The only constant in this world is change. The ancients counseled us about this unsettling reality, and just about any business consultant starts from that premise when advising clients. Our industry’s Three Amigos (Rick Iceberg, Ben Jones and George Smith) put it more bluntly in their recurring FEC seminar theme: change or die. As we transition from spring into summer, the trade has already seen plenty of change, and most for the better.
For starters, the FEC boom continues unabated with new facilities and renovations taking place across the globe. That means new investment in amusement equipment, which in turn provides game and attraction makers with the capital needed to fund ongoing R&D on new, innovative products for the industry. It’s a virtuous circle.
The industry also continues to enjoy a renaissance in educational opportunities as the recent Amusement Expo’s day of seminars continued to attract participants, complemented by similar daylong offerings by the bulk vending and laser tag groups. Earlier this year also saw the evolution of IAAPA’s FEC Dallas and the Amigos’ F2FEC. AMOA also plans to continue its fall Road Scholar event, and at press time was in the process of launching the latest class of its Notre Dame Management Program. In short, opportunity abounds to master your craft as an amusement professional.
We also learned at this Expo that the show will hit the road in two years, traveling to Dallas in 2017, after many years in Las Vegas. Organizers say this is the next stop in the evolution of an event that has already been through many significant changes in recent years. The show, which is co-owned by AAMA and AMOA, is the result of a consolidation of the traditional fall and spring shows. Last year, the show changed its schedule, dedicating one day to education and shortening the exhibits to two days. The two associations have recently renewed their agreement to co-sponsor the event and announced plans to both hit the road to Dallas and more actively market the show to international attendees.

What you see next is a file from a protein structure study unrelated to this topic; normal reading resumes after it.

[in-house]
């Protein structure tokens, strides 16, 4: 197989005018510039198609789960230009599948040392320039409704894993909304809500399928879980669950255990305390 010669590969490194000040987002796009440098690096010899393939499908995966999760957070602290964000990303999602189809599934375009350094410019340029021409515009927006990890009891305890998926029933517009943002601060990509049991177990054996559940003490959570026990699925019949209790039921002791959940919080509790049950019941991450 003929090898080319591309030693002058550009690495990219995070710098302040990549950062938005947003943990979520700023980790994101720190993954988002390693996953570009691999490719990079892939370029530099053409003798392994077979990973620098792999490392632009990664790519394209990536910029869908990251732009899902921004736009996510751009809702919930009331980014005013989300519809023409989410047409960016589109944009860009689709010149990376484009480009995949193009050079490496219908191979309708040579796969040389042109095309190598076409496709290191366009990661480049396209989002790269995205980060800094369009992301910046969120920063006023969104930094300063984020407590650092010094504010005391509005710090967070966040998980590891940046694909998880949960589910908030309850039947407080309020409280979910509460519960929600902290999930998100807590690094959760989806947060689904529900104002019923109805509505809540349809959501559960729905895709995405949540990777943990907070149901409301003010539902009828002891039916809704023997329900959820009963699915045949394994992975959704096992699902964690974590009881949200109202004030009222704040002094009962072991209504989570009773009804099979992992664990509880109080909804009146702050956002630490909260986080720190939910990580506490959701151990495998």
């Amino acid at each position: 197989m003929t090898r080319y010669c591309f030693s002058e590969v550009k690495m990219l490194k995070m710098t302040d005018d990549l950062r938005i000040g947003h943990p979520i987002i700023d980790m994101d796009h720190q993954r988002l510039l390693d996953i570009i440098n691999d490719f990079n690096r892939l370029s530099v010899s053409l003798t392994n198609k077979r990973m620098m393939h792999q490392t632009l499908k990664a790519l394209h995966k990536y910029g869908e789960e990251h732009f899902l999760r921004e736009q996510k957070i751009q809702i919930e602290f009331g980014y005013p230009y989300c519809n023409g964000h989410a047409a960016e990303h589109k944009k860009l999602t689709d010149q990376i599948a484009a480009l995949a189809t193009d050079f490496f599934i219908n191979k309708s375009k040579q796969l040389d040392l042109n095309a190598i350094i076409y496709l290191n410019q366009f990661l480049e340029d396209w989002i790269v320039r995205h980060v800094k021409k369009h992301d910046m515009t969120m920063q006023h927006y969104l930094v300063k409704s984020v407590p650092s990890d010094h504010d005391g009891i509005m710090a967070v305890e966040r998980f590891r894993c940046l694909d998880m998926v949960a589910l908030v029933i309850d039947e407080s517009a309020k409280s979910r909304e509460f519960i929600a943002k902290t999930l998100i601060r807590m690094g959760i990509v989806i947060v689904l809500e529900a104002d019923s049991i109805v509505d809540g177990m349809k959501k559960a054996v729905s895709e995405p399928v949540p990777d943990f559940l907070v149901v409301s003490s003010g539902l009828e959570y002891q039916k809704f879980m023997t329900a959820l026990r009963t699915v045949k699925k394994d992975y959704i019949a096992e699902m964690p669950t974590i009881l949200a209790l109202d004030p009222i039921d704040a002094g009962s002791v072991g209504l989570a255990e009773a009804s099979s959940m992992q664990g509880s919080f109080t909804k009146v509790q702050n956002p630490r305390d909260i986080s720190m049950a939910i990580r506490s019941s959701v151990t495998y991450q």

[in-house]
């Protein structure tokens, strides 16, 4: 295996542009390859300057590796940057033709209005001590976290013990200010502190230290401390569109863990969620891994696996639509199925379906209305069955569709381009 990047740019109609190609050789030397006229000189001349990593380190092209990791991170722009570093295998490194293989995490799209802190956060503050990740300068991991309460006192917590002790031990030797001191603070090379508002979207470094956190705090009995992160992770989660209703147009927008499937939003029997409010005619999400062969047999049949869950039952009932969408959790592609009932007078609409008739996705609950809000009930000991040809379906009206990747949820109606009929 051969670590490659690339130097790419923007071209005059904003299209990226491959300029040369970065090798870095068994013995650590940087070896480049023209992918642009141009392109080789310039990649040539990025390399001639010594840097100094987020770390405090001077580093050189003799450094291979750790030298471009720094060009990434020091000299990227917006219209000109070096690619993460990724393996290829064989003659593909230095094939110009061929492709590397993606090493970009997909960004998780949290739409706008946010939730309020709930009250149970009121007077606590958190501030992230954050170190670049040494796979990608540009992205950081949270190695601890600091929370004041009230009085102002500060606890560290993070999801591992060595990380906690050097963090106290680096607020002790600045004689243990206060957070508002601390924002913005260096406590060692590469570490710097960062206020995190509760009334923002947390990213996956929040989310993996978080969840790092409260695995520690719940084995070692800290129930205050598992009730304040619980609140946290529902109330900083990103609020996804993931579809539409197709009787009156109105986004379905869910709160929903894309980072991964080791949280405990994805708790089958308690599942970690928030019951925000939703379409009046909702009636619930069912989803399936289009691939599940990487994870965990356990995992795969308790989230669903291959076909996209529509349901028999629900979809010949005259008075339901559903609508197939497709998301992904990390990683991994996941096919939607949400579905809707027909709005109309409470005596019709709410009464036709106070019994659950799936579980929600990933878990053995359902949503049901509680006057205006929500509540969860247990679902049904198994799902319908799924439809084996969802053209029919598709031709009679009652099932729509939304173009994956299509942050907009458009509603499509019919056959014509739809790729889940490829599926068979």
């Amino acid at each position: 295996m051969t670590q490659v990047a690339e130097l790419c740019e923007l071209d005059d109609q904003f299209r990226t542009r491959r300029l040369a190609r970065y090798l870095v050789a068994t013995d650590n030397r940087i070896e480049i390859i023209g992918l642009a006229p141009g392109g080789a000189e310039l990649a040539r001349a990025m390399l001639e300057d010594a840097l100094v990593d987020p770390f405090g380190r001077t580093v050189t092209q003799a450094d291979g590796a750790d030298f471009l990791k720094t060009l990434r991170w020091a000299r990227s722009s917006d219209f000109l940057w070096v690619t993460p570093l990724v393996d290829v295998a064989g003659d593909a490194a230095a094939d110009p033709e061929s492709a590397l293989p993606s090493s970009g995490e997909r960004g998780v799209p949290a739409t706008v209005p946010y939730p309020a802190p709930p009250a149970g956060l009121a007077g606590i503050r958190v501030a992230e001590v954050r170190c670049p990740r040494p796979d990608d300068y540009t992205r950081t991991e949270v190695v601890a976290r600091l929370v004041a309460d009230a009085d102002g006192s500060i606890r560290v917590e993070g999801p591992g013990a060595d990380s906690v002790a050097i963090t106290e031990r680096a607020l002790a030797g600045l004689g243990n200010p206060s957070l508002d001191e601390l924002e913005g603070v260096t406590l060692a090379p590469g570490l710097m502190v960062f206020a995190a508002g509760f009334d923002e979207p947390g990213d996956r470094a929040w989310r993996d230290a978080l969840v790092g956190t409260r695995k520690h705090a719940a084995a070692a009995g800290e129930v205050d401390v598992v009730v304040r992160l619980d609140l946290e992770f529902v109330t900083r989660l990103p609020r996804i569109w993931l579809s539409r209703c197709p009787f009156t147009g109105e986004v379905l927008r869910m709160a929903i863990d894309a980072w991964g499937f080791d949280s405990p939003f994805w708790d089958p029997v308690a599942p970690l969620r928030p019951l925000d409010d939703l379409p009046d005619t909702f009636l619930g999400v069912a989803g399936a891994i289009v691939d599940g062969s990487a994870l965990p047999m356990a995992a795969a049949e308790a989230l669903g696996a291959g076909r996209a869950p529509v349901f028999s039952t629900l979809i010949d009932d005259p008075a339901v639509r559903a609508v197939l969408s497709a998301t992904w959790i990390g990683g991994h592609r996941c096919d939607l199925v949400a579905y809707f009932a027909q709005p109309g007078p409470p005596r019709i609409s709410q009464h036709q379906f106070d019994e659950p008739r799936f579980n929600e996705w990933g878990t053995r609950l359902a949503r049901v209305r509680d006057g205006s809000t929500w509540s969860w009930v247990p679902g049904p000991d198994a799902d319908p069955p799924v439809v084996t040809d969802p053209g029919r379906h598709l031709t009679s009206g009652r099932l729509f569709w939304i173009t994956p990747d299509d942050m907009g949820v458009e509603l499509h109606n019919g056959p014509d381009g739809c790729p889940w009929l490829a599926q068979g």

All of these changes represent movement in the right direction. However, one off key note that continues to sound through the industry is the concern by street operators about a lack of product designed for them. Their worries are borne out in this month’s new equipment catalog, which is dominated by games created for the game room and FEC side of the business. We agree that the street needs more new product, but it’s also worth noting that leagues and promotions remain strong for operators that pursue them. In fact, the dart business, which went semi-dormant for a number of years, has come roaring back as a result of new technologies that allow for remote competition. Additionally, companies like S&B Candy and Toy (this month’s cover subject) are creating innovative auto-prize machines that will work well on the street.
Navigating a changing marketplace is never comfortable, but it’s necessary, even mandatory, for those who hope to remain successful. We applaud the private firms and industry organizations that are committed to keeping up with the times and maybe even working hard enough to get slightly ahead of the curve. As the dutiful chroniclers of this fascinating trade, we get to come along for the ride. Change or die, indeed.
Direct email to RePlay Magazine Editor Steve White.
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